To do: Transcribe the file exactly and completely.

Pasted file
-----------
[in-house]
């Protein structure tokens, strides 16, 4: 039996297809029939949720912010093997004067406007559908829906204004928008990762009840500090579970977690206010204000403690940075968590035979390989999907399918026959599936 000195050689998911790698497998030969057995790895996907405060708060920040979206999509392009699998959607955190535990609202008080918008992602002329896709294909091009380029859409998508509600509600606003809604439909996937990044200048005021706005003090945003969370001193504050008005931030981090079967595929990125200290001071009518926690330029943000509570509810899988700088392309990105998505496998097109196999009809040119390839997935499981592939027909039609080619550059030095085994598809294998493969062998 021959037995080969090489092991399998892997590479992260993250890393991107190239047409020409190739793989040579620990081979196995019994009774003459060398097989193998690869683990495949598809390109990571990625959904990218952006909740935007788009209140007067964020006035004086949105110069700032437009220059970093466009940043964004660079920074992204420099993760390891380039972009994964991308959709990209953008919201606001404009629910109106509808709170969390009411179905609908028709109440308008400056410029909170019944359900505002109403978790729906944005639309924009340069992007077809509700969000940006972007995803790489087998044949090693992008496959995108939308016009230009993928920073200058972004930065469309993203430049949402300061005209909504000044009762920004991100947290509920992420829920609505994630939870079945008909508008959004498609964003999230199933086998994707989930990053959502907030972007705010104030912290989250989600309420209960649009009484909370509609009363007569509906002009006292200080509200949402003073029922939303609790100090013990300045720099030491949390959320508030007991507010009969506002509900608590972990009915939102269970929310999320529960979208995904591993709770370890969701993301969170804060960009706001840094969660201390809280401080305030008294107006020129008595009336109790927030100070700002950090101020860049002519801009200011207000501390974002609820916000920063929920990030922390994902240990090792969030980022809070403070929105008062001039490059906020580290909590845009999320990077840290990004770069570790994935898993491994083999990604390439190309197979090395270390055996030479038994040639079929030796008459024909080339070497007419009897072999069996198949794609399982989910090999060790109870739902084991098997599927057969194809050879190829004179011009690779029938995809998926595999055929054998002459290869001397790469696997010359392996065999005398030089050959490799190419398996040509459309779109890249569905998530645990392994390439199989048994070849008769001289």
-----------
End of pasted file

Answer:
[in-house]
């Protein structure tokens, strides 16, 4: 039996297809029939949720912010093997004067406007559908829906204004928008990762009840500090579970977690206010204000403690940075968590035979390989999907399918026959599936 000195050689998911790698497998030969057995790895996907405060708060920040979206999509392009699998959607955190535990609202008080918008992602002329896709294909091009380029859409998508509600509600606003809604439909996937990044200048005021706005003090945003969370001193504050008005931030981090079967595929990125200290001071009518926690330029943000509570509810899988700088392309990105998505496998097109196999009809040119390839997935499981592939027909039609080619550059030095085994598809294998493969062998 021959037995080969090489092991399998892997590479992260993250890393991107190239047409020409190739793989040579620990081979196995019994009774003459060398097989193998690869683990495949598809390109990571990625959904990218952006909740935007788009209140007067964020006035004086949105110069700032437009220059970093466009940043964004660079920074992204420099993760390891380039972009994964991308959709990209953008919201606001404009629910109106509808709170969390009411179905609908028709109440308008400056410029909170019944359900505002109403978790729906944005639309924009340069992007077809509700969000940006972007995803790489087998044949090693992008496959995108939308016009230009993928920073200058972004930065469309993203430049949402300061005209909504000044009762920004991100947290509920992420829920609505994630939870079945008909508008959004498609964003999230199933086998994707989930990053959502907030972007705010104030912290989250989600309420209960649009009484909370509609009363007569509906002009006292200080509200949402003073029922939303609790100090013990300045720099030491949390959320508030007991507010009969506002509900608590972990009915939102269970929310999320529960979208995904591993709770370890969701993301969170804060960009706001840094969660201390809280401080305030008294107006020129008595009336109790927030100070700002950090101020860049002519801009200011207000501390974002609820916000920063929920990030922390994902240990090792969030980022809070403070929105008062001039490059906020580290909590845009999320990077840290990004770069570790994935898993491994083999990604390439190309197979090395270390055996030479038994040639079929030796008459024909080339070497007419009897072999069996198949794609399982989910090999060790109870739902084991098997599927057969194809050879190829004179011009690779029938995809998926595999055929054998002459290869001397790469696997010359392996065999005398030089050959490799190419398996040509459309779109890249569905998530645990392994390439199989048994070849008769001289």